Marketing: Of the 200 gewog farm shops that the Agriculture Marketing and Cooperatives Department (DAMC) aims to establish by 2018, 79 will be up by June this year, DAMC officials said.
The department’s farm shop coordinator Sonam Norbu said 39 shops are functional today.
The shops have bought 152 metric tonnes (MT) of maize and 144.05MT of paddy until December last year.
The department has signed a memorandum of understanding with Food Corporation of Bhutan (FCB) for collection of farm produce and operation of the shops until 2018. FCB will be supplying the maize to Karma Feeds.
The shops would also buy areca nuts (doma), cardamom, and ginger and store them in the cold storage facility of the FCB until they are sold off.
“The produce would be sold with value addition wherever possible,” he said.
“The shops are mainly to provide easier market access to farmers with a buy back system whereby farmers can sell their surplus farm produce,” Sonam Norbu said.
“Besides, they also cater to famers with various farming inputs such as fertilizers, tools, and seeds to enhance production,” he said. “The shops also sell essential grocery items.”
Sonam Norbu said the farm shops are mostly in the eastern dzongkhags as the gewogs had government structures lying underused.
“These structures are repaired, which takes about three months,” he said.
So far, only two new structures were built one in Eusu gewog, Haa and the other Chuzergang in Sarpang, each costing about Nu 2 million (M).
The department has spent about Nu 27M to establish the shops.
Gewogs that have shortages of such facilities and unused government structures are given priority.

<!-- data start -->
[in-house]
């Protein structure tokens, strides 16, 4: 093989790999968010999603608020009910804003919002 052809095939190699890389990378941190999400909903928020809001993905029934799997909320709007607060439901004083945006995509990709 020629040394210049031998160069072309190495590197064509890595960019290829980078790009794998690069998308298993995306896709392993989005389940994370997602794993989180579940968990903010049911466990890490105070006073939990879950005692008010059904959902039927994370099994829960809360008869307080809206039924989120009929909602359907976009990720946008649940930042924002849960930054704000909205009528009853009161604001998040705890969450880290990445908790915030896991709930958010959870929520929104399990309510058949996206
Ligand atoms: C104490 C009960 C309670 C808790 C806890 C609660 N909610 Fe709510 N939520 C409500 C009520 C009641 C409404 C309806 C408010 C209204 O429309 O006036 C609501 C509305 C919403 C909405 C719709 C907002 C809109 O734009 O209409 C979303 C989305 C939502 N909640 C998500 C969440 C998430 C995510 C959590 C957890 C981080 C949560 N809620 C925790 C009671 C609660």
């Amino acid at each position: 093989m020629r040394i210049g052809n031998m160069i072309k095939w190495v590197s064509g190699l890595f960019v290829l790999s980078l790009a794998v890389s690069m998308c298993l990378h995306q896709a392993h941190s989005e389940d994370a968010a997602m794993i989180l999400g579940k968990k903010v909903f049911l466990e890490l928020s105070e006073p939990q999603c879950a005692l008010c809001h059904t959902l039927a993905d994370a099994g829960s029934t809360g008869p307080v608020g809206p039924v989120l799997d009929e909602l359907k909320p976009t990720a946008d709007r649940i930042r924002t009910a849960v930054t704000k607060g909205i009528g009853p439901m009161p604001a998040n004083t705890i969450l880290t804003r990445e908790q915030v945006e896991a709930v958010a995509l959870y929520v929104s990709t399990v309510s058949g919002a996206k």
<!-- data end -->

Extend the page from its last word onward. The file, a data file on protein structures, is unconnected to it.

The shops are at the gewog centre for villagers’ convenience as they can attend meetings or pay taxes and buy their inputs from the shops.
“Shops would coordinate with farmers and collect the produce from them so they don’t have to bother about transportation and other costs,” Sonam Norbu said.
There are challenges in opening the shops.
“We’ve shortage of budget, and finding structures and land to set up the shops,” the farm shop coordinator said.
The ministry adjust funds from whichever project possible and the minister seeks from other sources.
In some places the department has come under criticism for killing business for the local shopkeepers.
Wangdiphodrang got the first shop in the country in May last year, and it has two now. Pemagatshel has the most number of shops, eight, Lhuentse has six, Trashigang and Zhemgang has five each, Trasiyangtse has four, Samdrupjongkhar has three, Mongar two shops, Haa, Gasa, Sarpang and Bumthang has one each.
Food Corporation of Bhutan will operate the shops until the end of the Plan and then they would be handed over to cooperatives, farmer groups or individual farmers.
In principle all 205 gewogs should have shops by June 2018, the end of 11th Plan, but DAMC officials said some gewogs located in towns might not come through.